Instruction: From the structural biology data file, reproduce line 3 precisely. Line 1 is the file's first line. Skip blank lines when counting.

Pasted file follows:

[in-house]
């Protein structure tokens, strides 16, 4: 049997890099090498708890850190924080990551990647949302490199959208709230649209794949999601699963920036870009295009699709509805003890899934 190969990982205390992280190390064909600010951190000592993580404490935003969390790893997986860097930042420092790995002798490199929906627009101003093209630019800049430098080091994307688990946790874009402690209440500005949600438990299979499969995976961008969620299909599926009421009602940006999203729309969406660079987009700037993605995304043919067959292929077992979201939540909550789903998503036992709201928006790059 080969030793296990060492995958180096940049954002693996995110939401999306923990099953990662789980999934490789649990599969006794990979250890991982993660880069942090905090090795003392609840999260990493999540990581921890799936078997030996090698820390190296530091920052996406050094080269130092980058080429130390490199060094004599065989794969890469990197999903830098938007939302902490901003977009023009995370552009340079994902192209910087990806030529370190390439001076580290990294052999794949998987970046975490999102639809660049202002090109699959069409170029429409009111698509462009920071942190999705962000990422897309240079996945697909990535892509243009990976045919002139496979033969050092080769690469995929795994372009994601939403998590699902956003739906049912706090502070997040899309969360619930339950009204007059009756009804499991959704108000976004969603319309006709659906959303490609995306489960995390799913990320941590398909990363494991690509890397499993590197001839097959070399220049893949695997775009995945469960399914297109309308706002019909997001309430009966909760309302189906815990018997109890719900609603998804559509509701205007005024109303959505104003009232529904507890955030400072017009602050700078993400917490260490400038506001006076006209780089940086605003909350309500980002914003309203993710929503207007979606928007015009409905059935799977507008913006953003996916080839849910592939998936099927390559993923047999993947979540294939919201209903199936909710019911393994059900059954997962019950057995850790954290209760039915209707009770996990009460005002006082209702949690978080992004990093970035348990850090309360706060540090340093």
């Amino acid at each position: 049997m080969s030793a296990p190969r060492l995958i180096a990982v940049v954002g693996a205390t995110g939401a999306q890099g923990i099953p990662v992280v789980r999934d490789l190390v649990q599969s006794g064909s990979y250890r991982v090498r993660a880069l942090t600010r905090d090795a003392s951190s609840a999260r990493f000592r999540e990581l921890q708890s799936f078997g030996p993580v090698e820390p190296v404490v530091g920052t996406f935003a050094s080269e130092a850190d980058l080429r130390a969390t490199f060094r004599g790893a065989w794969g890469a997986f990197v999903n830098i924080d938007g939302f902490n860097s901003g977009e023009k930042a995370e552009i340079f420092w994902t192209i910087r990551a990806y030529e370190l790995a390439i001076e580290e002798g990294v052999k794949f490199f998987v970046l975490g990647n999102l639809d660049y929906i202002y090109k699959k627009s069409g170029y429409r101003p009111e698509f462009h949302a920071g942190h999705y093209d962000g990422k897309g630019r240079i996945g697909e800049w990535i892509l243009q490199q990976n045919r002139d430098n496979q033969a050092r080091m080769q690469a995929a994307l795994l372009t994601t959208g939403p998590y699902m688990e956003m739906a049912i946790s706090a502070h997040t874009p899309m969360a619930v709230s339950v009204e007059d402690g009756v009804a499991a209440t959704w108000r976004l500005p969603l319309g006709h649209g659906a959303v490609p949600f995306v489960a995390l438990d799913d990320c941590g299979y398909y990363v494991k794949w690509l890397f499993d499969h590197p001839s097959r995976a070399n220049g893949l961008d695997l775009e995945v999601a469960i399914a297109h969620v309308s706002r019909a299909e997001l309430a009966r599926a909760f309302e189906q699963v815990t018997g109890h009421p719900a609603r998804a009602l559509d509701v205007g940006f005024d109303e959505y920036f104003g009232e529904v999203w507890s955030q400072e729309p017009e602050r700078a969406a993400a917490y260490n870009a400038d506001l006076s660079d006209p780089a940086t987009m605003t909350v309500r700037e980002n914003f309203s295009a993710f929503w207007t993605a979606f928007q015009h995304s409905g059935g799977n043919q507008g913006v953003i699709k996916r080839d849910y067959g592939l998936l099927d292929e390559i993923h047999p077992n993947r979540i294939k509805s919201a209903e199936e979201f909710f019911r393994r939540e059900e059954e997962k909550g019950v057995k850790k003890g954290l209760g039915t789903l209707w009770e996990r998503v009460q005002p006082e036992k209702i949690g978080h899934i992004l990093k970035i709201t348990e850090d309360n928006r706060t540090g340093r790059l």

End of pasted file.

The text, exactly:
């Amino acid at each position: 049997m080969s030793a296990p190969r060492l995958i180096a990982v940049v954002g693996a205390t995110g939401a999306q890099g923990i099953p990662v992280v789980r999934d490789l190390v649990q599969s006794g064909s990979y250890r991982v090498r993660a880069l942090t600010r905090d090795a003392s951190s609840a999260r990493f000592r999540e990581l921890q708890s799936f078997g030996p993580v090698e820390p190296v404490v530091g920052t996406f935003a050094s080269e130092a850190d980058l080429r130390a969390t490199f060094r004599g790893a065989w794969g890469a997986f990197v999903n830098i924080d938007g939302f902490n860097s901003g977009e023009k930042a995370e552009i340079f420092w994902t192209i910087r990551a990806y030529e370190l790995a390439i001076e580290e002798g990294v052999k794949f490199f998987v970046l975490g990647n999102l639809d660049y929906i202002y090109k699959k627009s069409g170029y429409r101003p009111e698509f462009h949302a920071g942190h999705y093209d962000g990422k897309g630019r240079i996945g697909e800049w990535i892509l243009q490199q990976n045919r002139d430098n496979q033969a050092r080091m080769q690469a995929a994307l795994l372009t994601t959208g939403p998590y699902m688990e956003m739906a049912i946790s706090a502070h997040t874009p899309m969360a619930v709230s339950v009204e007059d402690g009756v009804a499991a209440t959704w108000r976004l500005p969603l319309g006709h649209g659906a959303v490609p949600f995306v489960a995390l438990d799913d990320c941590g299979y398909y990363v494991k794949w690509l890397f499993d499969h590197p001839s097959r995976a070399n220049g893949l961008d695997l775009e995945v999601a469960i399914a297109h969620v309308s706002r019909a299909e997001l309430a009966r599926a909760f309302e189906q699963v815990t018997g109890h009421p719900a609603r998804a009602l559509d509701v205007g940006f005024d109303e959505y920036f104003g009232e529904v999203w507890s955030q400072e729309p017009e602050r700078a969406a993400a917490y260490n870009a400038d506001l006076s660079d006209p780089a940086t987009m605003t909350v309500r700037e980002n914003f309203s295009a993710f929503w207007t993605a979606f928007q015009h995304s409905g059935g799977n043919q507008g913006v953003i699709k996916r080839d849910y067959g592939l998936l099927d292929e390559i993923h047999p077992n993947r979540i294939k509805s919201a209903e199936e979201f909710f019911r393994r939540e059900e059954e997962k909550g019950v057995k850790k003890g954290l209760g039915t789903l209707w009770e996990r998503v009460q005002p006082e036992k209702i949690g978080h899934i992004l990093k970035i709201t348990e850090d309360n928006r706060t540090g340093r790059l």